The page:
Monday, October 9, 2017

Some Nature Finds

I have not gone home last weekend, so i can't seem to find photos to post for this Monday. But wait i have to look in my latest files. I realized i still got lots of shots about lots and lots of biodiversity in my place. Whatever comes in front of my eyes, i document, and they are sometimes unnoticed because i just usually post the hoya and butterflies. I i just have to look, i have a lot of them.

 maturing seed pods of a weed

 they are easily borne by the wind and gets very invasive, but as flowers some butterflies love them

Flower buds of milkweeds, Asclepias curassavica, an introduced species from tropical Americas However, it is also introduced to my lowland garden, as i got it from our colder highlands. I was just trying it out in my garden for our local monarchs. 

 Open flowers of milkweed, they are like dancing ladies with overflowing gowns, but our butterflies has not found them yet. 

this is the milkweed pod about to dehisce, being in the hoya family they have the same characteristics

young shoots and leaves of akapulko, Cassia alata, a favored host of Mottled Emigrant butterfly

Look at those yet very small larvae of the Mottled Emigrant, Catopsilia pyranthe pyranthe. The ants seem to be tending them, and they might perhaps shoe away the predators.
Even at the pre-pupation stage the ants are still there. I wonder what symbiotic relationship they have with those ants. 

 jumping spider upside down

 A dark blue tiger butterfly, Tirumala hamata orestilla, beautified by shadows. 


  1. Lovely series :) Like the upside-down spider photo!

  2. Hello, lovely nature photos. You live in a beautiful area, with a great variety of wildlife and flowers. The spider and butterfly are both beautiful. Love the caterpillar. Petty looks at the seedpods, buds and flowers. Happy Monday and enjoy your new week ahead.

  3. Such exquisite photos! Love the dancing ladies.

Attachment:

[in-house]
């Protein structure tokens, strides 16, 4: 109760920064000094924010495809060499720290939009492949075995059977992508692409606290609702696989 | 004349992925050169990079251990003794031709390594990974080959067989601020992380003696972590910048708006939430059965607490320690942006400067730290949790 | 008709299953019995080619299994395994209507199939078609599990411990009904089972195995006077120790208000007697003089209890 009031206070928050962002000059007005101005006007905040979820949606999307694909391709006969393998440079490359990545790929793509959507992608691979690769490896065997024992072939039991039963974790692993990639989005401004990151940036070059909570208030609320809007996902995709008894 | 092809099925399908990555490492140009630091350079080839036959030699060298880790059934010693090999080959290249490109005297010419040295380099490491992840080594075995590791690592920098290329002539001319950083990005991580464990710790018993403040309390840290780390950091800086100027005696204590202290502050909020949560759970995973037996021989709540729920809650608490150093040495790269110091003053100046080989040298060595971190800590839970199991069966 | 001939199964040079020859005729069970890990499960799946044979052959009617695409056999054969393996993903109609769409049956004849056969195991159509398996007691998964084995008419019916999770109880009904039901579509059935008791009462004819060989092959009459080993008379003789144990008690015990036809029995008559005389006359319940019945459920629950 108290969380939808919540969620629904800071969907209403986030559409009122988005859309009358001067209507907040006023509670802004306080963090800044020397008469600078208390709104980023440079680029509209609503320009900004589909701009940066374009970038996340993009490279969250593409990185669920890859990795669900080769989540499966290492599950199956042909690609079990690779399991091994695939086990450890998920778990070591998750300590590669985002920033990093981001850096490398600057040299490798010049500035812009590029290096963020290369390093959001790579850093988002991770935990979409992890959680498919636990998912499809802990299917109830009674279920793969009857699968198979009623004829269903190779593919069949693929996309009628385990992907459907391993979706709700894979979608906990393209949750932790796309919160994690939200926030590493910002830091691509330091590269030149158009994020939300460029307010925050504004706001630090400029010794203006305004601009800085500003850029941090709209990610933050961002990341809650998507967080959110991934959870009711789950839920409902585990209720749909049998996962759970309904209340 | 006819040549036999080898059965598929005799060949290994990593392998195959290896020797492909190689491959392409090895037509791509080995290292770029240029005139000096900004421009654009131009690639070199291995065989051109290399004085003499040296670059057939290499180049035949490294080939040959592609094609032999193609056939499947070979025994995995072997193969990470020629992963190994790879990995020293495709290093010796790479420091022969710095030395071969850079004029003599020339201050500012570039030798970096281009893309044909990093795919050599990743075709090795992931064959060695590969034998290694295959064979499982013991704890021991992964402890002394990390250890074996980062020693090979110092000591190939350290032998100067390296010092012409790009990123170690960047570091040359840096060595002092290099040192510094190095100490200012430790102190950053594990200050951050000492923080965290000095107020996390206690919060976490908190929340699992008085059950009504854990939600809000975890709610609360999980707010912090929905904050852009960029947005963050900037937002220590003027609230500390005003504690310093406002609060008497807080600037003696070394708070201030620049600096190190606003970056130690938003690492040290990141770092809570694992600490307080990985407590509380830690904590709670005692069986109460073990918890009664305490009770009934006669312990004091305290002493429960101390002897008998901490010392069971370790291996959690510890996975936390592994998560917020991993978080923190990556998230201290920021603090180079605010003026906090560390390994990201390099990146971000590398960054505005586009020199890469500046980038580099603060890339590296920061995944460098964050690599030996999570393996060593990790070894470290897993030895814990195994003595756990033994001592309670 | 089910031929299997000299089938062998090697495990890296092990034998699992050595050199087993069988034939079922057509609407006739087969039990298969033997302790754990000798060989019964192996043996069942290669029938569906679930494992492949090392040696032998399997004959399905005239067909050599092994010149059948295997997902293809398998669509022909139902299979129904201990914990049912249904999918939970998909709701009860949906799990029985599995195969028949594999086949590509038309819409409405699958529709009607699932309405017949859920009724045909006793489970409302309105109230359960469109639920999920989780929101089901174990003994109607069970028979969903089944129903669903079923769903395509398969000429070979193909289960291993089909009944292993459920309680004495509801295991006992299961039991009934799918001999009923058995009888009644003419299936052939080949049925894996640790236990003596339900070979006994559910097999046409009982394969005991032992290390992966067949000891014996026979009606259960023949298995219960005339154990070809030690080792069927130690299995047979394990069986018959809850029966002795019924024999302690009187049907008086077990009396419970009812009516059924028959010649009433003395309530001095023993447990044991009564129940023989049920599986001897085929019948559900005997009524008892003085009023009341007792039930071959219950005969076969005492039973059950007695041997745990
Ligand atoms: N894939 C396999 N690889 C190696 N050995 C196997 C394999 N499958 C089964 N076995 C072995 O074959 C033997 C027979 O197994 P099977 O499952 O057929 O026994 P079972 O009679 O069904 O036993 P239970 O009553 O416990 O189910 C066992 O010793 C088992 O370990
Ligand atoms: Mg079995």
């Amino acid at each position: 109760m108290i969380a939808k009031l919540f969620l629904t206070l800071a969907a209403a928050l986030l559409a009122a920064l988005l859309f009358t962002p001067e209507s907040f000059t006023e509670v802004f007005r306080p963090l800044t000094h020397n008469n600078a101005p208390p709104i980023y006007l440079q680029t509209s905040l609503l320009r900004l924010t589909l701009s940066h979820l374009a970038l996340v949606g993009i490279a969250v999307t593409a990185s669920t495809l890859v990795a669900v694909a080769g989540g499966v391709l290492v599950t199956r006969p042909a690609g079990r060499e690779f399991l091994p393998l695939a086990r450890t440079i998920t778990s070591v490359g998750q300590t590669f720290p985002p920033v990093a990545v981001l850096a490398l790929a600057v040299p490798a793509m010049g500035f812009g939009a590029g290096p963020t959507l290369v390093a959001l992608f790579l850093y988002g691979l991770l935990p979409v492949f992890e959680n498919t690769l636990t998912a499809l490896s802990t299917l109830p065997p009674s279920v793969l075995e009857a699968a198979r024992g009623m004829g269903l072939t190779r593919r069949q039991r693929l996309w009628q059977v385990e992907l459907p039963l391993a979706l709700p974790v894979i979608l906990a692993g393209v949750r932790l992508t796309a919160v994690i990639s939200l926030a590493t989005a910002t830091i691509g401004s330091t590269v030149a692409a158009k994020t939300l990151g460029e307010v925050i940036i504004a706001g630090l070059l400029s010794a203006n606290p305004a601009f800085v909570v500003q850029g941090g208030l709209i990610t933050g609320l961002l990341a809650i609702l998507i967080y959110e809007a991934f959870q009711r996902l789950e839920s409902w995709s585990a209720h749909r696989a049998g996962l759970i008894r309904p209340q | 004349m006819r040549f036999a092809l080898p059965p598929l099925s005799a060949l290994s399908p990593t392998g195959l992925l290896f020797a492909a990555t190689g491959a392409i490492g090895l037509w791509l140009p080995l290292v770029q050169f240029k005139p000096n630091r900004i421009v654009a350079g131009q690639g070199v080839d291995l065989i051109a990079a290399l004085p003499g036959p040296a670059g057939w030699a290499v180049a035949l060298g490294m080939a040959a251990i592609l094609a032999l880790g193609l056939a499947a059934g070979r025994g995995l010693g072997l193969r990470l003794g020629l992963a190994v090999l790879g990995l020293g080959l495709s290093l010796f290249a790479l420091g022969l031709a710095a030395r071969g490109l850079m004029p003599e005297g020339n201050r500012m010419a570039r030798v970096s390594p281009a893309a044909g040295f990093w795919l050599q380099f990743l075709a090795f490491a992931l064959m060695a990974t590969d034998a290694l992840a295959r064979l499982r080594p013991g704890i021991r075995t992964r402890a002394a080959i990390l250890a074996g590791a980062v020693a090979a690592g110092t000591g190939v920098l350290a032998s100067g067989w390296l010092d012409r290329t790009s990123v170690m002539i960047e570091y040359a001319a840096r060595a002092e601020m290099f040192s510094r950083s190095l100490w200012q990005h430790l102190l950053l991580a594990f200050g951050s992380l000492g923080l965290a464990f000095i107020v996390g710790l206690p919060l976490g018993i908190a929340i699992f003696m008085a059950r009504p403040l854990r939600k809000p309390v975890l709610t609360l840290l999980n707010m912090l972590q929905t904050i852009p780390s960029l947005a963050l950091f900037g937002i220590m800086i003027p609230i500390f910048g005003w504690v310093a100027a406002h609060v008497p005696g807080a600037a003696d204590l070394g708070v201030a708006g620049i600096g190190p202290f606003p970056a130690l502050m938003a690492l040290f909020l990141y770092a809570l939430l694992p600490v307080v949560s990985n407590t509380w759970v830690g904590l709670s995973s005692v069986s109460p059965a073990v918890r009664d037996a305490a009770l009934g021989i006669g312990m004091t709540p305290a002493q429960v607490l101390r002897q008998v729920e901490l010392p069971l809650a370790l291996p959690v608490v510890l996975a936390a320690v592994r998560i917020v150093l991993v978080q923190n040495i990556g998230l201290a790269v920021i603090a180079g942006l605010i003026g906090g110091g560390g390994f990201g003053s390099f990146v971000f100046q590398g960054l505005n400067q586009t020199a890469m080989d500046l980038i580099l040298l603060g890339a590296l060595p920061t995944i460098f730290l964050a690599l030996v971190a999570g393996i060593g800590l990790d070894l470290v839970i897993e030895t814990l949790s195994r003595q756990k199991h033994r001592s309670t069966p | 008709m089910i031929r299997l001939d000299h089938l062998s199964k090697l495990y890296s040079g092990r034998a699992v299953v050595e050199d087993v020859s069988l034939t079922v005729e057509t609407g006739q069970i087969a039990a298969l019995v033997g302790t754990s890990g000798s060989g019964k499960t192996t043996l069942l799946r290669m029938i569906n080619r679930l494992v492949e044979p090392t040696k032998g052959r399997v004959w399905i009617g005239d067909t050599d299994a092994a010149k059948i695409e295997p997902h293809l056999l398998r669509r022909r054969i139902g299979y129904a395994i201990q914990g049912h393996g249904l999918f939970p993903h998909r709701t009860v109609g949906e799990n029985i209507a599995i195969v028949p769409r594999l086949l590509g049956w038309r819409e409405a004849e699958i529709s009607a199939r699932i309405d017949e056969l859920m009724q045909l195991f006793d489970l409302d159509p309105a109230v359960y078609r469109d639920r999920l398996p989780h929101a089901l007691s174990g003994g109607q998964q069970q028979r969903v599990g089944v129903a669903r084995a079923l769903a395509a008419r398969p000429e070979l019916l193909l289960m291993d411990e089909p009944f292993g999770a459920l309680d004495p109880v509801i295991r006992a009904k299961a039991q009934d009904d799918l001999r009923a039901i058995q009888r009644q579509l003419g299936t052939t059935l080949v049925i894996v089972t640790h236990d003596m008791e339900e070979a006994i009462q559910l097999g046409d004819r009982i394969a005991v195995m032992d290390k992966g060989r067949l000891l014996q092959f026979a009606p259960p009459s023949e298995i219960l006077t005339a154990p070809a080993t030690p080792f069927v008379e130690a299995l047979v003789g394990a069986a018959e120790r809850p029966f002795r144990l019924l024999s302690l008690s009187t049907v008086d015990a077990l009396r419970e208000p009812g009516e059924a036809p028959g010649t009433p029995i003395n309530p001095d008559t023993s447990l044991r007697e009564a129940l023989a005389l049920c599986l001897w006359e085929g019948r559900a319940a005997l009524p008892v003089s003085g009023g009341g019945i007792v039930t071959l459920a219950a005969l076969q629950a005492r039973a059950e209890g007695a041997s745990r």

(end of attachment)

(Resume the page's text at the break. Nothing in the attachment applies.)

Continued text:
4. Lovely photos! I wonder if the caterpillar is secreting odours that mimic the smell of the ants' young to get them to feed it? Some caterpillars do this - the ants feed them while leaving their own brood to starve.

    1. Actually, i am so curious about it too! I am more familiar with the ants and aphids because of aphids honeydew secretion eaten by ants, however for this larva i haven't read any specific research on this butterfly species. I also read this link which is same as what you said. I am actually asking some experts as they may know reason for this specific butterfly.

  5. oh such pretty photos, the ants look so much more interesting close up.

  6. Your nature photography is incredible. The details and the textures that you capture are amazing.

  7. Stunning nature shots! I especially like the spider and the milkweeds.

  8. Oh wow...what great jumping spiders...Interesting about the ants and larva...I too only know about ants tending aphids....Michelle

  9. Your photography is absolutely breath taking, thank you for sharing. Thank you for visiting my blog and for your sweet comment!.

  10. Such lovely shots - and these are ones that you had disregarded!!! Maybe there is a lesson here that we can all learn - everything and everyone is worthy of a second look!

  11. Fascinating photos, as always. You have a way of looking at your subjects and documenting them that is really magical. I remember reading that Hoyas and Milkweeds are in the same family and subfamily. You can kind of see it in the structure of the flowers. Lovely, lovely images. :)

  12. You have an awesome eye for nature around you! I love how you snap such a variety of critters!


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